But, all things must come to an end and our EIM administrator, who seems to have been running this lovely weekly inchie challenge since 2012, has decided that she will not be continuing after the end of this year...this is sad news for me as I have so enjoyed participating with this small but friendly group of crafty folk...but I can certainly understand why a change is needed and congratulate Trillian for all her hard work in maintaining and hosting the group for so long...I simply didn't find it in time to participate longer.
On to today's bird, which is goose. I certainly have many stories about geese as my daughter Sarah can attest, but in the interests of family harmony I will simply draw a veil over those, not mentioning Gus and Gusset at all and use our "local" goose, the Cape Barren Goose, Cereopsis novaehollandiae, as my nominated species for this week. It is the only native goose species in Australia
Cape Barren geese are found along the southern coast of Australia from the islands of the Recherche Archipelago in Western Australia, of which the goose population is a sub species called Cereopsis novaehollandiae grisea, to Kangaroo Island and the Sir Joseph Banks Islands of South Australia and the Victorian coastal islands around Wilsons Promontory.
In Tasmania they are found in the islands of Bass Strait including the Hogan, Kent, Curtis and Furneaux Groups, of which Cape Barren Island, (indigenous name Trowunna) is the island from which they take their name. A population was relocated on Maria Island off the East coast of Tasmania during the 1960's during the push to reestablish bird numbers, where they are still thriving.
I have seen these birds in the wild in quite a few other places over the years, around the Tasman Peninsula, and in the North East of the State as they can migrate to the mainland when pasture or water is becoming scarce in their usual location.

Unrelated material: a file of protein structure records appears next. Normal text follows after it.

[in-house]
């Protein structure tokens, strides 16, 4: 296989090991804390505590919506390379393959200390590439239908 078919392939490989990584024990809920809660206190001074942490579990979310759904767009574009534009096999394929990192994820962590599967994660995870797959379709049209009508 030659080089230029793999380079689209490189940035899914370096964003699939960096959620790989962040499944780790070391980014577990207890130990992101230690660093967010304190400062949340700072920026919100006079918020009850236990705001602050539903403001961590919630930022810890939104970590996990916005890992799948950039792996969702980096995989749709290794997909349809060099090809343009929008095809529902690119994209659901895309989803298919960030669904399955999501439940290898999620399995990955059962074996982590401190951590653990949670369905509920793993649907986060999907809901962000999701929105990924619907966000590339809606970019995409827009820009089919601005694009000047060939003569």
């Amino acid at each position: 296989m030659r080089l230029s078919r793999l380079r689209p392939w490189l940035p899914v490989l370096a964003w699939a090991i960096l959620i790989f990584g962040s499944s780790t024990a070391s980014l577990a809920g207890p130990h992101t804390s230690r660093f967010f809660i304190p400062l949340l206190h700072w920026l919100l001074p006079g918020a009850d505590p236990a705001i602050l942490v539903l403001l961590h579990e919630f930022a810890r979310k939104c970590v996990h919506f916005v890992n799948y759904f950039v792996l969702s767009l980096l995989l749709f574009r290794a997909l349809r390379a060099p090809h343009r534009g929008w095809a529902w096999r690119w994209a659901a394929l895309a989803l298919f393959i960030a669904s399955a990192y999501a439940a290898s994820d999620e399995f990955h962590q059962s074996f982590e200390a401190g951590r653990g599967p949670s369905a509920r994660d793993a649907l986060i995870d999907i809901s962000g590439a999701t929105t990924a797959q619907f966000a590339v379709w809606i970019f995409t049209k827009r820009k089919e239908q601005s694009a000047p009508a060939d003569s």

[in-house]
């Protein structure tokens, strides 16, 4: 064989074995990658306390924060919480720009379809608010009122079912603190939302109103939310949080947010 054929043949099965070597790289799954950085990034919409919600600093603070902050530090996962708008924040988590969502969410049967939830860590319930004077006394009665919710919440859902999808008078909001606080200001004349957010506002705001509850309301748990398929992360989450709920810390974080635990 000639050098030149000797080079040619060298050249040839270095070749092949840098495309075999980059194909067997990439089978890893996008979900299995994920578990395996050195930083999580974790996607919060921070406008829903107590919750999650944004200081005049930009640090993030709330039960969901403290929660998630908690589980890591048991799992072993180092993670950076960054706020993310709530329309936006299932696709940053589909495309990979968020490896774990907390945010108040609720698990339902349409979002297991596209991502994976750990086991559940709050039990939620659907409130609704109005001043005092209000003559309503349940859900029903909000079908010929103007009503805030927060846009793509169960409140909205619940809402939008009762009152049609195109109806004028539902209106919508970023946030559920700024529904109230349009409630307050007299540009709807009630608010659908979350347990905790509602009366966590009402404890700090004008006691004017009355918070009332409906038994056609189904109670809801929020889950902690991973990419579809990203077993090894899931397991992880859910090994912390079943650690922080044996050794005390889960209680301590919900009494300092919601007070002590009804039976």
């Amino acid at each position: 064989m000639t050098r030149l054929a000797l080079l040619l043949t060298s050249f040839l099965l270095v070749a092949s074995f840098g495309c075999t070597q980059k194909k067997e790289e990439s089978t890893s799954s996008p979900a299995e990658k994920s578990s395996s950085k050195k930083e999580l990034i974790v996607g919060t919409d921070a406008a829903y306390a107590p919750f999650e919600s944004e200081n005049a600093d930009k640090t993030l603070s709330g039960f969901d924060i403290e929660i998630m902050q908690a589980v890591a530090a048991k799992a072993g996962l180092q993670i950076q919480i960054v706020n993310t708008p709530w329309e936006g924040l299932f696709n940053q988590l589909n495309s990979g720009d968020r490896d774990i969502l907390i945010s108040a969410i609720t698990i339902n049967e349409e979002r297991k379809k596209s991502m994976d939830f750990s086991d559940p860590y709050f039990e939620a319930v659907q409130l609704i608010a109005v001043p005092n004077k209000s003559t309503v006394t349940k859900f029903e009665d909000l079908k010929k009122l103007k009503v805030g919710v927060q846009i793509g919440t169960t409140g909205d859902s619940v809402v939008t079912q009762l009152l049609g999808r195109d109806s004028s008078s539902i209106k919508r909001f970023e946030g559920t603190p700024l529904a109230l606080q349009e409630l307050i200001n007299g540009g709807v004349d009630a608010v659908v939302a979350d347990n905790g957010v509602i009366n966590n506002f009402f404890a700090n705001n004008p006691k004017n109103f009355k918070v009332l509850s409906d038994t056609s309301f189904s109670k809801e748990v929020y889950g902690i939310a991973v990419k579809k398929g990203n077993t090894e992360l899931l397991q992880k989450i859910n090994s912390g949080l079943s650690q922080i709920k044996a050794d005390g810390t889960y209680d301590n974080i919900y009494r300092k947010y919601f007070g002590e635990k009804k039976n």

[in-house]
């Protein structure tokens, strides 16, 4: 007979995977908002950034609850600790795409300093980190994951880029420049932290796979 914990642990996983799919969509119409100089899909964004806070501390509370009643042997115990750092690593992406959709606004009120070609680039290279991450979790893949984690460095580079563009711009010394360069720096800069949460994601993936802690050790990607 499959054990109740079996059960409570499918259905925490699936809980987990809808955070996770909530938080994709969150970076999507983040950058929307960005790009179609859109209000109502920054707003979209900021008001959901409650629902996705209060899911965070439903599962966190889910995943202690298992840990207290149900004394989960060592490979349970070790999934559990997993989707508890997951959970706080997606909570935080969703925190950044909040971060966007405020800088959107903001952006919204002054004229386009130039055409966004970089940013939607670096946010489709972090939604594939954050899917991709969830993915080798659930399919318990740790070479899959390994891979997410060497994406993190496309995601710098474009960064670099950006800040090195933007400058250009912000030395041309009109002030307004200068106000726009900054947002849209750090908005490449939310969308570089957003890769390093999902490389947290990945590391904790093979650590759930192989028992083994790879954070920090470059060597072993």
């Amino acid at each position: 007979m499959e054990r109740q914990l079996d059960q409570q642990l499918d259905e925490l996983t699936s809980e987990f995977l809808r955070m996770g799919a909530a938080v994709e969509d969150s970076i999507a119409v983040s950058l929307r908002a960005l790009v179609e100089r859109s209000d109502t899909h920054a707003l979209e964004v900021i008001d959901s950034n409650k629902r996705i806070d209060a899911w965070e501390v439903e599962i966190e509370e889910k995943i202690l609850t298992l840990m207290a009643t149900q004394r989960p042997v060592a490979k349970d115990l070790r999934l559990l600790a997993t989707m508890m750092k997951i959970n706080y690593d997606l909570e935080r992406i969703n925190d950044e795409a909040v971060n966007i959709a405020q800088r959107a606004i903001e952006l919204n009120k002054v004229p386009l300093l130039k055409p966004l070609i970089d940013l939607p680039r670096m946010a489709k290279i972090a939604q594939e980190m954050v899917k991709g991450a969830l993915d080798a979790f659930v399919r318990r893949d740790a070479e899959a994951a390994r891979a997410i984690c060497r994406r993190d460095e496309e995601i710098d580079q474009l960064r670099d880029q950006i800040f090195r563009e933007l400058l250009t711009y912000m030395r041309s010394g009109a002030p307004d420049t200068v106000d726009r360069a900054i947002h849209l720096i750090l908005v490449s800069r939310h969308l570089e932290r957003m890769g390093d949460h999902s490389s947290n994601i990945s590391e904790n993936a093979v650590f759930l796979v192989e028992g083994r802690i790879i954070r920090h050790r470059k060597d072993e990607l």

They must have been tasty eating in the bad old days, for sailors and others travelling through these waters, and those living around their habitats had reduced them to an endangered status on the brink of extinction by the early 1950's. However, after a management plan was established they have become plentiful and are off the endangered list. They remain one of the worlds rarest geese.
They are bulky grey plumaged birds with black feet that look as if they have been paddling in mud, sturdy bright pinky red legs, a short black beak with a large greenish yellow cere. They are about the same size as a domestic goose, at 1m in length, 2m wingspan and a weight around 7.5k.
They can survive on quite brackish water which probably accounts for their ongoing survival on the small windswept and pretty barren little islands they call home.
I was a bit bored over the weekend, with no real projects underway at present, so I got out my beads and jewellery findings and tools and made up some dangly clips and stick pins. I don't use these very often myself, preferring minimal decoration on my own journals, but I know many folk do like to add them. I enjoy making them and asked Chris if he could put them in his online craft shop. That way I can make a few and not have them hanging about cluttering up my work space...
This is what I made...
Better go, paintings to finish, bye now,